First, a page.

Moray East windfarm set to go ahead after successful bid – Herald

A MAJOR offshore wind farm off the Moray coast will go ahead at record low
prices after securing subsidies in the latest Government auction.

The three successful offshore wind projects in the auction include the
Moray East Wind Farm off the north east coast of Scotland.

The venture by EDPR and Engie, would bring major economic opportunities to
the supply chain, low cost electricity and “exceptional benefits” to
consumers, said Dan Finch, man- aging director of Moray Offshore Renewables.

Joao Manso Neto, chief executive of EDPR, said: “This auction has
demonstrated the real progress in cost reduction and our result shows how
affordable offshore wind can be compared to other technologies, including
new thermal generation.”

He said the UK needed more low carbon generation to maintain security of
supplies, adding it was in the country’s interests to support the
achievement seen at Moray at other sites.

Wilfrid Petrie, chief executive for Engie in the UK & Ireland, added Moray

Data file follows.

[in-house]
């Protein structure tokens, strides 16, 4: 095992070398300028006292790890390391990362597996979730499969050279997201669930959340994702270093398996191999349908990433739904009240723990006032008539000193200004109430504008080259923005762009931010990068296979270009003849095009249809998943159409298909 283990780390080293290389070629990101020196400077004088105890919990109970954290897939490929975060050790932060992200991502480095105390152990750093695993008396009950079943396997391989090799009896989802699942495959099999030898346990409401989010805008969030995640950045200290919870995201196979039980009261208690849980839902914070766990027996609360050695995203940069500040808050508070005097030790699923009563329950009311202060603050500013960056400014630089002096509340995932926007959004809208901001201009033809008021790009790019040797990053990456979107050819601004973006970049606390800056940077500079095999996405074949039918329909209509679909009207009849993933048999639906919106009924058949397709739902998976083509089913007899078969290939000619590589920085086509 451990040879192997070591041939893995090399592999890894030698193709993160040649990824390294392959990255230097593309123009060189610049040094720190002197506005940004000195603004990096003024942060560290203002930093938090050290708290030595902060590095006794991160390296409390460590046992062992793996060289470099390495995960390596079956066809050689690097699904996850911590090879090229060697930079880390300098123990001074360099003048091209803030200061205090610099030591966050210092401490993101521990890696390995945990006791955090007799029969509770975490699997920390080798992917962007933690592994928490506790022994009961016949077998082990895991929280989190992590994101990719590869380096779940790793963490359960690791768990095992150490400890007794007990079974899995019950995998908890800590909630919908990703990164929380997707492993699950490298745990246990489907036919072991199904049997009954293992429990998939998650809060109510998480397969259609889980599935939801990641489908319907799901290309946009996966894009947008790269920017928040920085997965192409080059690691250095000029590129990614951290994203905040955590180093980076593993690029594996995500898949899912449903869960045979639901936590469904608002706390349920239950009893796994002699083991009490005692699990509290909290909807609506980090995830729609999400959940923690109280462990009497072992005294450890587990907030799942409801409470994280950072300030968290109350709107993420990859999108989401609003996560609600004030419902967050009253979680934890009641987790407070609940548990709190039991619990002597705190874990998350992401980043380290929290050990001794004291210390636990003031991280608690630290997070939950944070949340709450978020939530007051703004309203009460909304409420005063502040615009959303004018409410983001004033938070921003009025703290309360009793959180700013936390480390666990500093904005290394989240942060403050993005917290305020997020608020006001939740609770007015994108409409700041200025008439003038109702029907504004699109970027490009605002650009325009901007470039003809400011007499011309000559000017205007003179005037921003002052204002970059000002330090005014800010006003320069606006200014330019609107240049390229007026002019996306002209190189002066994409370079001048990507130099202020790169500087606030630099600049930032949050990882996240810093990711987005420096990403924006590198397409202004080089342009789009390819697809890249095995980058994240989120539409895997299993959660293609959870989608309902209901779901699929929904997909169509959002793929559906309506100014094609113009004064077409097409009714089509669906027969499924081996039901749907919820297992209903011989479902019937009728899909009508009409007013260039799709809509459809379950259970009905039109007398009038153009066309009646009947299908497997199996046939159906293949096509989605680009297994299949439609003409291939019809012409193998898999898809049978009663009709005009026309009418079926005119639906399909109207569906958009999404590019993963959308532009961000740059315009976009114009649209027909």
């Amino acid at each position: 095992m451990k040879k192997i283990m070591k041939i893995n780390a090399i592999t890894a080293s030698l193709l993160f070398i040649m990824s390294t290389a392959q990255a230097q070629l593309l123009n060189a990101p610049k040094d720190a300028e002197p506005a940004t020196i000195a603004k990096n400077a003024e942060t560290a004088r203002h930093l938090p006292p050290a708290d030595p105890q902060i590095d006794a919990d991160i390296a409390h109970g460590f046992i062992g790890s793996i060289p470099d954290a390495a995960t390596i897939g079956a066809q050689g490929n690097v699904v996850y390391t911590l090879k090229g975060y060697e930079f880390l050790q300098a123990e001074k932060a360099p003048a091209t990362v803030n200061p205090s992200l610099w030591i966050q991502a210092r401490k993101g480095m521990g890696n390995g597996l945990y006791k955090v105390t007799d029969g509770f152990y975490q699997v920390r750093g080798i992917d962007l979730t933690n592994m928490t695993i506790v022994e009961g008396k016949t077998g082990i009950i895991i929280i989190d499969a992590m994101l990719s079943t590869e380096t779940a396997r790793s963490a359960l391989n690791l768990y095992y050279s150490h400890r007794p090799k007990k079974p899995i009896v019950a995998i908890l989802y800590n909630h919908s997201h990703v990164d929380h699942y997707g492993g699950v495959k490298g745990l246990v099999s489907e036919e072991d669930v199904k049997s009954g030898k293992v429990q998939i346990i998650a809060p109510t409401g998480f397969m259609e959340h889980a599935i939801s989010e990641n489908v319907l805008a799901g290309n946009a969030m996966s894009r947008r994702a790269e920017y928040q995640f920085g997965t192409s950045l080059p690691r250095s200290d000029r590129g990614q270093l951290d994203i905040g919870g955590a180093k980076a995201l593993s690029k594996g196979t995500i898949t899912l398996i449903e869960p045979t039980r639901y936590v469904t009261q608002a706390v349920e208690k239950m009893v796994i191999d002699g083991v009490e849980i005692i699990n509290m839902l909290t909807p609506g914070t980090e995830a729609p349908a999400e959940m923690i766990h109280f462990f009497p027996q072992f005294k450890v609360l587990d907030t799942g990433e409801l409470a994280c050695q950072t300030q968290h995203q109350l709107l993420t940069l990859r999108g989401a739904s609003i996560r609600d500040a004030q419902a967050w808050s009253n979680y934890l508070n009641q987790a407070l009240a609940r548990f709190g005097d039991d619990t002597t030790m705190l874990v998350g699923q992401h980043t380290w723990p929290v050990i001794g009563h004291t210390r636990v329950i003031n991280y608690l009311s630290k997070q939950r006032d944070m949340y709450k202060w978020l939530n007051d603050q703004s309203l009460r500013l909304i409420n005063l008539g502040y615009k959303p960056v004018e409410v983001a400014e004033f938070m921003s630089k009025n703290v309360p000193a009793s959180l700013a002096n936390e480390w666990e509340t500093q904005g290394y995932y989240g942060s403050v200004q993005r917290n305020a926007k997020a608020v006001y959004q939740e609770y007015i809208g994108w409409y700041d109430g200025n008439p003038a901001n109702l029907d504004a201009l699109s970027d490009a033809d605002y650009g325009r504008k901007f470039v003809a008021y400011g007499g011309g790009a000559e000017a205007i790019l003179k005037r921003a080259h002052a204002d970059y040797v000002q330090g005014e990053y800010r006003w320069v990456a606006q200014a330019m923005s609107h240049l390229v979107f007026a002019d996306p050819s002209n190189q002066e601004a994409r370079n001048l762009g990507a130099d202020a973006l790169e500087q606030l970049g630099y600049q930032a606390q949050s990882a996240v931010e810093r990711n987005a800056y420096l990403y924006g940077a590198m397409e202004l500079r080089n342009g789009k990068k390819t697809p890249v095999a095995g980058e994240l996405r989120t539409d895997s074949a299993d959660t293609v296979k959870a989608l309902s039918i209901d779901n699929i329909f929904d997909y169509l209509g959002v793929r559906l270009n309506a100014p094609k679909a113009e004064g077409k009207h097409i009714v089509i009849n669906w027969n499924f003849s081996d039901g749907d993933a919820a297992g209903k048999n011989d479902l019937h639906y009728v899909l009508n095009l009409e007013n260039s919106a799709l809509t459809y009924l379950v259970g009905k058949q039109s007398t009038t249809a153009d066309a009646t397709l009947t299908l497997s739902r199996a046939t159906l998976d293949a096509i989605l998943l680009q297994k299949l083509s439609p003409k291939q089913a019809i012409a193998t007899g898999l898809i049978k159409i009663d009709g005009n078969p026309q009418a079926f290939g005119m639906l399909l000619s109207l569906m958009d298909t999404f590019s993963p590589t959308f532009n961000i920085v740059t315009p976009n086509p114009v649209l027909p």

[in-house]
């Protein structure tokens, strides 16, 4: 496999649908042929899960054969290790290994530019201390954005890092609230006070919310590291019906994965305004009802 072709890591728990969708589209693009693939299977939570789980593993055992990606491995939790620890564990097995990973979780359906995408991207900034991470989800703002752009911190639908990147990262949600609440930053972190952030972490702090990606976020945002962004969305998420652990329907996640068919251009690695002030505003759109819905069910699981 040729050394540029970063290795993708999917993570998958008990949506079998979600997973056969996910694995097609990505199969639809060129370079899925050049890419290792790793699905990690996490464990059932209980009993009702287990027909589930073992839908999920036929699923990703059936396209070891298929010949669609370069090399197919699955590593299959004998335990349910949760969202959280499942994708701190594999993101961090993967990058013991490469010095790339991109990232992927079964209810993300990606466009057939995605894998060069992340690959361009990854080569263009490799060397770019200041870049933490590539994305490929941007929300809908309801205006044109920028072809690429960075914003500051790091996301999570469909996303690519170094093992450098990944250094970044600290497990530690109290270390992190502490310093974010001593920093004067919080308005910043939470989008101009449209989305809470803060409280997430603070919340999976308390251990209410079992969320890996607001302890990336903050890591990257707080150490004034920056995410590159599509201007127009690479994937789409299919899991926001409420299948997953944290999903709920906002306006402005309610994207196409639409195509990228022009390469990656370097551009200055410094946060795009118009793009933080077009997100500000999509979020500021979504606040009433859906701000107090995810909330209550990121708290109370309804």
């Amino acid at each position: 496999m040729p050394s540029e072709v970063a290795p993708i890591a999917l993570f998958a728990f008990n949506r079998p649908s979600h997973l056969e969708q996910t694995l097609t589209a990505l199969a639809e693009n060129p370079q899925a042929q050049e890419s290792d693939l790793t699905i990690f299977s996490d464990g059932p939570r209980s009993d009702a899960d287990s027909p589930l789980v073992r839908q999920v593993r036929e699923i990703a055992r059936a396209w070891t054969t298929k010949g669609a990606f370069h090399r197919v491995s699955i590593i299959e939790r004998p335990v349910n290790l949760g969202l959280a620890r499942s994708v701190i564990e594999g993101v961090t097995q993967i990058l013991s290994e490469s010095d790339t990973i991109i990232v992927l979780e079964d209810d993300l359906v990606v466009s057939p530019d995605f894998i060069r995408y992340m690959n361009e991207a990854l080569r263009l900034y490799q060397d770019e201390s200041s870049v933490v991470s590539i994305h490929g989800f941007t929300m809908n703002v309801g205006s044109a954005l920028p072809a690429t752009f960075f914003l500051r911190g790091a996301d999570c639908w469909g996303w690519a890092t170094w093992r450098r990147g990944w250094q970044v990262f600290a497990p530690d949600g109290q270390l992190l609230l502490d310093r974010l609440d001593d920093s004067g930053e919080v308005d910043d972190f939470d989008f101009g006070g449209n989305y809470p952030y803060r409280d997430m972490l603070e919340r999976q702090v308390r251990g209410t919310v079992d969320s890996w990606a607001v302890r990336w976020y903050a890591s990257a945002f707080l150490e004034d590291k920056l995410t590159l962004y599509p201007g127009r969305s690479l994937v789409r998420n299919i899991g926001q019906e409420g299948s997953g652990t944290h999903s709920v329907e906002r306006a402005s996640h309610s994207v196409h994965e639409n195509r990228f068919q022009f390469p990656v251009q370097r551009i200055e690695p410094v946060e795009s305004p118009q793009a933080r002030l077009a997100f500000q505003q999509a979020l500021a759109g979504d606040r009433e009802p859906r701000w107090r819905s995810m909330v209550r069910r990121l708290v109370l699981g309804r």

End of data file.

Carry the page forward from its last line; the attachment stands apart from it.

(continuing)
East would make a significant contribution to helping the UK meet its goals
to cut carbon, as well as supporting the firm’s aim for 25 per cent of its
global energy portfolio to be renewable by 2020.

It will have enough capacity to power 1.3 million homes.

Also securing contracts in the latest auction for low-carbon subsidies are
the Dong Energy’s Hornsea Project Two, 55 miles off the Yorkshire coast.

At 1,386 megawatts (MW), it will overtake the giant 1,200MW Hornsea Project
One currently being constructed by Dong Energy to become the world’s
biggest offshore wind farm, the company said.

The other is the 860MW Triton Knoll Offshore Wind Farm, 20 miles off the
coast of Lincolnshire and 28 miles from Norfolk.

The Moray East Offshore Wind Farm, a venture by EDPR and Engie, would bring
major economic opportunities to the supply chain, low cost electricity and
“exceptional benefits” to consumers, Dan Finch, managing director of Moray
Offshore Renewables, said.

Joao Manso Neto, chief executive of EDPR, said: “This auction has
demonstrated the real progress in cost reduction and our result shows how
affordable offshore wind can be compared to other technologies, including
new thermal generation.”

He said the UK needed more low carbon generation to maintain security of
supplies, adding it was in the country’s interests to support the
achievement seen at Moray at other sites.

Wilfrid Petrie, chief executive for Engie in the UK & Ireland, added that
Moray East would make a significant contribution to helping the UK meet its
goals to cut carbon, as well as supporting the firm’s aim for 25% of its
global energy portfolio to be renewable by 2020.

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